Let’s start with the definition. What is the difference between a fully-automatic AED and a semi-automatic AED?
As you know, all AED units read a patient’s heart rhythm once the electrode pads have been applied to the patient. They all determine if a patient is in a “shockable” rhythm or not. But, the key distinction between the two AED unit types is that:
- Semi-automatic AEDs, like the Philips OnSite, require users to manually press a “shock” button when they want to deliver life-saving energy.
- Fully-automatic AEDs, like the Physio Control CR Plus, deliver the energy (automatically) without user intervention.
Now, the “semi-auto AED crowd” would like you to believe that requiring a person to “press” the button helps reduce the chances of error or, more specifically, that a responder might be still touching the patient when the AED unit delivers its shock. They claim that this extra step helps make sure that everyone is adequately “clear” of the patient.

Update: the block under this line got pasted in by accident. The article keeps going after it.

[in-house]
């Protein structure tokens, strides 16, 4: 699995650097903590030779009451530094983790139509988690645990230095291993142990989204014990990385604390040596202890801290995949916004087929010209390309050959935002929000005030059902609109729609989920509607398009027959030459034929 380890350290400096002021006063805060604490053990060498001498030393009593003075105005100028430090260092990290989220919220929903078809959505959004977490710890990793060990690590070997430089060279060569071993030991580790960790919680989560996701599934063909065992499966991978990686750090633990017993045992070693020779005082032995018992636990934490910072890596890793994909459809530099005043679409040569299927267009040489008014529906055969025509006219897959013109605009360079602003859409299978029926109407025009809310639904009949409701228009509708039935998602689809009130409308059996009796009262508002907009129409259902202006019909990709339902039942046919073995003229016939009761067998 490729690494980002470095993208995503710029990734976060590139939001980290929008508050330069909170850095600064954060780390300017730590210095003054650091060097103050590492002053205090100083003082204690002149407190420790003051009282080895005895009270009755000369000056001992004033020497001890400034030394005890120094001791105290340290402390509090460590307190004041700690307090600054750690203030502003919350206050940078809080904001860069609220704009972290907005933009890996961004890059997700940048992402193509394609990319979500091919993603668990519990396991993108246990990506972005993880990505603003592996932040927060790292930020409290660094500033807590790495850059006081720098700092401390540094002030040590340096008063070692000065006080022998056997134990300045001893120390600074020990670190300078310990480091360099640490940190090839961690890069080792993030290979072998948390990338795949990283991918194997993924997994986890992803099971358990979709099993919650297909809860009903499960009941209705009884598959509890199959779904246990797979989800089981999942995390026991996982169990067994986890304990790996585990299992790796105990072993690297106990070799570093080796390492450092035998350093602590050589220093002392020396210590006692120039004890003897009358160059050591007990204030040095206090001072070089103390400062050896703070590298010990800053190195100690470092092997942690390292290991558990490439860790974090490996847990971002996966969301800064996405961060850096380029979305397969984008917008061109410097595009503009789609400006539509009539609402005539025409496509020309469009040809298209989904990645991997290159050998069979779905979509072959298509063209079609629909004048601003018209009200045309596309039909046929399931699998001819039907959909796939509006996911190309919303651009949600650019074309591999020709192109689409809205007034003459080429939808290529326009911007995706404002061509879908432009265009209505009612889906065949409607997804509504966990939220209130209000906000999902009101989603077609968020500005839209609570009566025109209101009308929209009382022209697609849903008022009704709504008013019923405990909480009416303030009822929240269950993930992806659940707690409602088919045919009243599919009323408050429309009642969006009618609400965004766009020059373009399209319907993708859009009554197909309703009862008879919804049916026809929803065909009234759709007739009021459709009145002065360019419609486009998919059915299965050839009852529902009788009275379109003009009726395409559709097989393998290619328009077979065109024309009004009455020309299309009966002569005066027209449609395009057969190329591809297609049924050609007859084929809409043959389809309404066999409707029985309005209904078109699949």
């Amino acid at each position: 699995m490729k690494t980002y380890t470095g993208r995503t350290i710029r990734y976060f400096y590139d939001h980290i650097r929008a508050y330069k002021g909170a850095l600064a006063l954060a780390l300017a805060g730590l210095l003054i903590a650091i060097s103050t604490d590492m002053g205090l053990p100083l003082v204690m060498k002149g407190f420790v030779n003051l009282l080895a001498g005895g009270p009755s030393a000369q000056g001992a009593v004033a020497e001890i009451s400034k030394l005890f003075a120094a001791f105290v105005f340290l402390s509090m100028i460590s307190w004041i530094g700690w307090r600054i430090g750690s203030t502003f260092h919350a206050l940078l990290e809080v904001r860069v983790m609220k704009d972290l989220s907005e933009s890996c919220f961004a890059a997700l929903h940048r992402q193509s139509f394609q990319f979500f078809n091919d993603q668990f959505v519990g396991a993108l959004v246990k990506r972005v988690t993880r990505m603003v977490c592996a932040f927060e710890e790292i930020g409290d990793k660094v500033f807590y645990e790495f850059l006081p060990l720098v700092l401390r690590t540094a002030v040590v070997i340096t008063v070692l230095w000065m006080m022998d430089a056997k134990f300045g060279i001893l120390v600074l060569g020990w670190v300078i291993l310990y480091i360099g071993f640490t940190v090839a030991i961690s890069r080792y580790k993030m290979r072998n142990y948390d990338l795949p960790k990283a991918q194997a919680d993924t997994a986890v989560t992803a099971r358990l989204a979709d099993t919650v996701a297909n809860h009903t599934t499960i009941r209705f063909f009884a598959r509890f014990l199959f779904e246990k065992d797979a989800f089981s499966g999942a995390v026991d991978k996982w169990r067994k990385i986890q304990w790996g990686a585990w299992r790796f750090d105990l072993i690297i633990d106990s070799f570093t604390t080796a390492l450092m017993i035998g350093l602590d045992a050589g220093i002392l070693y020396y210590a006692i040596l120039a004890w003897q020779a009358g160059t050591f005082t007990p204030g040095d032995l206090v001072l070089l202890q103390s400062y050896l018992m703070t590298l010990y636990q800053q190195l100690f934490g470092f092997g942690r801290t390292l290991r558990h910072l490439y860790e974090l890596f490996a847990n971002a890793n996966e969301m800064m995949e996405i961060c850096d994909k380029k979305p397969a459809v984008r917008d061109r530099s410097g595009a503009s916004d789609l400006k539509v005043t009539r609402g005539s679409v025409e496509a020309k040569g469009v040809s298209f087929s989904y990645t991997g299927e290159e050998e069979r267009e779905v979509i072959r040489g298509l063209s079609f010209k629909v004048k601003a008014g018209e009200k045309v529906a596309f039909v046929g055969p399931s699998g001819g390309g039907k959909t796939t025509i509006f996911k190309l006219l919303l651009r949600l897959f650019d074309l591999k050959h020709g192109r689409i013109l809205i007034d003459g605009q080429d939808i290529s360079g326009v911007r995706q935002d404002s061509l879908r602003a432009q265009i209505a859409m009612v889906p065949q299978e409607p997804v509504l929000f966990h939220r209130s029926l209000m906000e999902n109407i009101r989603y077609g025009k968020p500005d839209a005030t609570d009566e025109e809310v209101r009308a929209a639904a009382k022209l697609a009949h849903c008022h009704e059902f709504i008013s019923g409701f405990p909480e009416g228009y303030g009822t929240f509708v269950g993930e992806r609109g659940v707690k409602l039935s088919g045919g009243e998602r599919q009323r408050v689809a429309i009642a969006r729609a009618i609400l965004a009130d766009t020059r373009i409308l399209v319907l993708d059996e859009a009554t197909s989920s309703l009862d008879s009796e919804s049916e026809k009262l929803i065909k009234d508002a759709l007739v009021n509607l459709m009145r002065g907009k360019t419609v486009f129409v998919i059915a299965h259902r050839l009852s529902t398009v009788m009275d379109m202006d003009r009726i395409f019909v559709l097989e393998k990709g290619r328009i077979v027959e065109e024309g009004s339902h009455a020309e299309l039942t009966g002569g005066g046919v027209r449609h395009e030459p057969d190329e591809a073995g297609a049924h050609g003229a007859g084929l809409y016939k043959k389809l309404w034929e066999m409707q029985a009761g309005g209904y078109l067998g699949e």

Conversely, the “fully-auto AED crowd” stresses that bystanders are afraid of pushing a button and this results in a delay, which results in a longer time-to-defibrillation, thus worse patient outcome.
So, who’s right?
Let’s let the facts speak for themselves. Research indicates that bystanders don’t make the errors the “semi crowd” claim and that semi-auto AED units DO INDEED take longer for bystanders to use than fully-auto.
Therefore, in our assessment between a fully-automatic or semi-automatic AED, the combo of rare bystander errors + faster time-to-defibrillation means that a fully-automatic AEDs unit is superior to a semi-automatic AED.
Next, learn more about the importance of an AED unit’s size and weight, or check out all of the AED comparison factors.